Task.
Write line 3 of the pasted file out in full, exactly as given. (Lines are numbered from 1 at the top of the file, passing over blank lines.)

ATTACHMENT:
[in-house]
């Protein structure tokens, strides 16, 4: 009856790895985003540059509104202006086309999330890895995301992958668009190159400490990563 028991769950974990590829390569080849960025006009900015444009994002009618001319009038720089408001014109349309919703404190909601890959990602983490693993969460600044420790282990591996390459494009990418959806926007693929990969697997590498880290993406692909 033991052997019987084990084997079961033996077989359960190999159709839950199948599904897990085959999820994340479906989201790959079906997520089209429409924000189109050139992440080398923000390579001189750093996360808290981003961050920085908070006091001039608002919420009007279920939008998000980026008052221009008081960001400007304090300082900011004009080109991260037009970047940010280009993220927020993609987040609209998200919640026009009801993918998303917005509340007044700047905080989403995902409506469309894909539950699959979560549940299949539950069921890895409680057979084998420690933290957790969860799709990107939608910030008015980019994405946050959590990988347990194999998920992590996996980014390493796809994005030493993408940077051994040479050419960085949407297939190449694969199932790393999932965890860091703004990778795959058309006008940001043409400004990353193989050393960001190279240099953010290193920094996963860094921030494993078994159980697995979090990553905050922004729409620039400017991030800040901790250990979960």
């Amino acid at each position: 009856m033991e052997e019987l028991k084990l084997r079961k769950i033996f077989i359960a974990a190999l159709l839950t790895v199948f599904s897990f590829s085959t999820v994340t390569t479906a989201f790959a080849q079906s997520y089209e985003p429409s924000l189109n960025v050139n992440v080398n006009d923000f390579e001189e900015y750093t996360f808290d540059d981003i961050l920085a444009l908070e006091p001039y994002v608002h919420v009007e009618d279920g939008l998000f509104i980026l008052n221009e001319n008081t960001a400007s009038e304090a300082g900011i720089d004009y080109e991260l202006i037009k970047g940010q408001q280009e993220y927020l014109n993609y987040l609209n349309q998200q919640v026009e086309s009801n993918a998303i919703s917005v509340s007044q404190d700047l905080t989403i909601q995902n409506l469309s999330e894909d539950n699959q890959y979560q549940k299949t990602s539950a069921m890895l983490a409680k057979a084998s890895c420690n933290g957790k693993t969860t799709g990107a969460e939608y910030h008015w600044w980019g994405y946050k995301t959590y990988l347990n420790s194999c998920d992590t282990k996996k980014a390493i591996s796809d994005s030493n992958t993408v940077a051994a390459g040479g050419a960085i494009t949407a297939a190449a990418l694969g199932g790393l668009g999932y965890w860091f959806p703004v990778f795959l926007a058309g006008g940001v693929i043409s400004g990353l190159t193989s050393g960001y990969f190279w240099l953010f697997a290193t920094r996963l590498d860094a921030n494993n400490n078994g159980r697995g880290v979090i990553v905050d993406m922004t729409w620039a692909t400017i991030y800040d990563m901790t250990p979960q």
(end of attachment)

């Amino acid at each position: 009856m033991e052997e019987l028991k084990l084997r079961k769950i033996f077989i359960a974990a190999l159709l839950t790895v199948f599904s897990f590829s085959t999820v994340t390569t479906a989201f790959a080849q079906s997520y089209e985003p429409s924000l189109n960025v050139n992440v080398n006009d923000f390579e001189e900015y750093t996360f808290d540059d981003i961050l920085a444009l908070e006091p001039y994002v608002h919420v009007e009618d279920g939008l998000f509104i980026l008052n221009e001319n008081t960001a400007s009038e304090a300082g900011i720089d004009y080109e991260l202006i037009k970047g940010q408001q280009e993220y927020l014109n993609y987040l609209n349309q998200q919640v026009e086309s009801n993918a998303i919703s917005v509340s007044q404190d700047l905080t989403i909601q995902n409506l469309s999330e894909d539950n699959q890959y979560q549940k299949t990602s539950a069921m890895l983490a409680k057979a084998s890895c420690n933290g957790k693993t969860t799709g990107a969460e939608y910030h008015w600044w980019g994405y946050k995301t959590y990988l347990n420790s194999c998920d992590t282990k996996k980014a390493i591996s796809d994005s030493n992958t993408v940077a051994a390459g040479g050419a960085i494009t949407a297939a190449a990418l694969g199932g790393l668009g999932y965890w860091f959806p703004v990778f795959l926007a058309g006008g940001v693929i043409s400004g990353l190159t193989s050393g960001y990969f190279w240099l953010f697997a290193t920094r996963l590498d860094a921030n494993n400490n078994g159980r697995g880290v979090i990553v905050d993406m922004t729409w620039a692909t400017i991030y800040d990563m901790t250990p979960q």